Family of commerce nominee Penny Pritzker ‘bet against America’ with millions in offshore accounts
During his 2012 campaign for re-election, President Obama and his team accused Mitt Romney of “betting against America” for investing in offshore accounts that shielded the Republican challenger from paying U.S. taxes.
If Mr. Romney “bet against America,” so did the family of Penny Pritzker, Mr. Obama’s nominee for commerce secretary, whose confirmation hearing will be held Thursday in the Senate Commerce, Science and Transportation Committee.
A spokeswoman for the nominee said Ms. Pritzker paid taxes on the compensation before the April 15 deadline “at ordinary income rates,” although she wouldn’t specify the rate. The personal fortune of Ms. Pritzker, whose family owns the Hyatt hotel chain, among other commercial and financial interests, and who served as finance chairwoman of Mr. Obama’s presidential campaign in 2008, is estimated at more than $1.85 billion.
The offshore issue is sure to bring questions from congressional Republicans, especially on the heels of a Senate hearing into tax avoidance by Apple Inc., whose chief executive defended the company’s actions this week by protesting, “We don’t stash our money on some Caribbean island.”
The Pritzker family has placed some of its money offshore for decades. Some lawmakers accuse Mr. Obama of hypocrisy for slamming Mr. Romney over the tax havens and then nominating two people for his second-term Cabinet who have held such investments. Treasury Secretary Jack Lew also had an account in the Cayman Islands.
“The president should have the same standard for his opponents as he does for his friends and financial backers,” said Sen. Chuck Grassley, Iowa Republican.
Mr. Obama made an issue of offshore tax havens even before his re-election campaign. In 2009, he proposed closing tax loopholes for companies with overseas subsidiaries, declaring, “The way to make American businesses competitive is not to let some citizens and businesses dodge their responsibility, while ordinary Americans pick up the slack.”
“She does not control these trusts and has not received and has no legal right to require any distributions from these trusts,” said the spokeswoman, Susan Anderson. “The only income Penny has received from these trusts is for the services she performed over the last 10 years to restructure the Pritzker family trusts’ holdings, and she has paid taxes on that income.”
The statement from Ms. Pritzker’s office said the family business went through a “restructuring of holdings” that ended in November, resulting in a “separation of these assets among 11 individual family lines.”
“Now that the restructuring is complete, Penny requested that the trustee of her and her immediate family’s trusts initiate a legal process which would allow a U.S. trustee to be appointed in order to allow these trusts to become U.S.-based trusts,” the statement said. “She has made this request because it would permit all the trusts for the benefit of her and her immediate family to be more effectively managed and efficiently administered. She has no control over this legal process, its timing or outcome.”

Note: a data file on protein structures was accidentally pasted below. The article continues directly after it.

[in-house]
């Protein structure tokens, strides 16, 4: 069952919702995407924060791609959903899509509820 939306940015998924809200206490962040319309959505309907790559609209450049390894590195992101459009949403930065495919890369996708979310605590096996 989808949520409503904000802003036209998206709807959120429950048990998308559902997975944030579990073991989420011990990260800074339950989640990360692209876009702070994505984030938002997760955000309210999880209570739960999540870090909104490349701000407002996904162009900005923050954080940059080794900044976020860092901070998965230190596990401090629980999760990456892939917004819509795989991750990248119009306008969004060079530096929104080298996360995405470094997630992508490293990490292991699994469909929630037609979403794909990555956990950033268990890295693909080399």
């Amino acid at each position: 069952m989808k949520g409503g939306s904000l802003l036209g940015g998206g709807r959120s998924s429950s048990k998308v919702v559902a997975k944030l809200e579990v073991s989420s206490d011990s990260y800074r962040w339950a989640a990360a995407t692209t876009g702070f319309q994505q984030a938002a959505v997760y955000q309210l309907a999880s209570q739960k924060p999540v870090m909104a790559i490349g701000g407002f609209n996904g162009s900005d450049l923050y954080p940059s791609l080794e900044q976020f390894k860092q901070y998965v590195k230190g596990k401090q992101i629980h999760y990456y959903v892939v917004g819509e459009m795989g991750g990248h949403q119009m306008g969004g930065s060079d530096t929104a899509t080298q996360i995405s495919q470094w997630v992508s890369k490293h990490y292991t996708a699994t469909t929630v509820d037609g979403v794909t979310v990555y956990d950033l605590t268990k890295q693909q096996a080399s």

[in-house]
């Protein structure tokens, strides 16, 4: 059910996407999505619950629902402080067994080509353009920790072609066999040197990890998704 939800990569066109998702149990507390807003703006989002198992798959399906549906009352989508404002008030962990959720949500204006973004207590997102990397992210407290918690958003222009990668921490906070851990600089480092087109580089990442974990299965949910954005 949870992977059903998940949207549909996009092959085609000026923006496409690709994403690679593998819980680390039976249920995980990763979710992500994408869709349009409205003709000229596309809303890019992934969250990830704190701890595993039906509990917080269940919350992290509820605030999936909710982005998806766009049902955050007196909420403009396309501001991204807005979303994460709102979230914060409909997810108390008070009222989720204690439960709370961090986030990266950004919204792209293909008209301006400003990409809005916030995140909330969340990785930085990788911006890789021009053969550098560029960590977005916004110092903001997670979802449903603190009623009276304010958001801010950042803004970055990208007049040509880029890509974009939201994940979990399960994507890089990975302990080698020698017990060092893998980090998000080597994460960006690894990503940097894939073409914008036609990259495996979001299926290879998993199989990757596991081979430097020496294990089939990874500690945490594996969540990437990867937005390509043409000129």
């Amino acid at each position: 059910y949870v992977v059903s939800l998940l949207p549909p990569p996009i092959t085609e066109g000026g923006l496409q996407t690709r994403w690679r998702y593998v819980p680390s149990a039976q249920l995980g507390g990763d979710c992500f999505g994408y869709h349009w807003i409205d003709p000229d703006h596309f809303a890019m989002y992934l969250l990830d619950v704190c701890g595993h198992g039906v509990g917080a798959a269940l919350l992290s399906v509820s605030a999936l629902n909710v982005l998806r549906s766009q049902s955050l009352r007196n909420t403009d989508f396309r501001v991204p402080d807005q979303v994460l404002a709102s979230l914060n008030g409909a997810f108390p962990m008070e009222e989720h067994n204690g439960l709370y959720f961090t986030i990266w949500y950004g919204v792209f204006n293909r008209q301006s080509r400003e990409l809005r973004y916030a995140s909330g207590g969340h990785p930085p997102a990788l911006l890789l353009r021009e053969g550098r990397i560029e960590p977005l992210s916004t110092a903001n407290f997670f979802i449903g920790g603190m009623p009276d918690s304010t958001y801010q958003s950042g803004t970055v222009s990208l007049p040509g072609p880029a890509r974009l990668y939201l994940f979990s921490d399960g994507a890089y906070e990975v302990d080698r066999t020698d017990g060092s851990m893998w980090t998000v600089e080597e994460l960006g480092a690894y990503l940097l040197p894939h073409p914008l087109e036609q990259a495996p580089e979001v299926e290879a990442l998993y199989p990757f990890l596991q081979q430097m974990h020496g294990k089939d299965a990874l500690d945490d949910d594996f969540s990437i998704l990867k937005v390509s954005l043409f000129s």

White House backing
“Penny is one of the most accomplished and highly respected women in business today,” said White House spokesman Bobby Whithorne. “With more than 25 years of experience in the real estate, hospitality, senior living, financial services and other industries, Penny knows what it takes to build, grow, and invest in a business, and will be a strong advocate for policies that help grow the economy and create jobs. She also is an effective manager and successful entrepreneur, founded or co-founded five companies from the ground up, and created thousands of jobs. These are all skills that will be extremely valuable for the Commerce Department and the administration.”
The Pritzker business empire may cause the nominee some uncomfortable moments on another front in the confirmation process.
Senators also are likely to question Ms. Pritzker on her role in the failure of Superior Bank, which was co-owned by her family. The Hinsdale, Ill.-based bank was involved in subprime mortgage lending, and its failure in 2001 prompted accusations of mismanagement and fraud. About 1,400 customers lost part of their savings.
The U.S. Chamber of Commerce and other business groups have endorsed her nomination. Some labor groups also are protesting the nomination, saying the Hyatt chain is anti-union.
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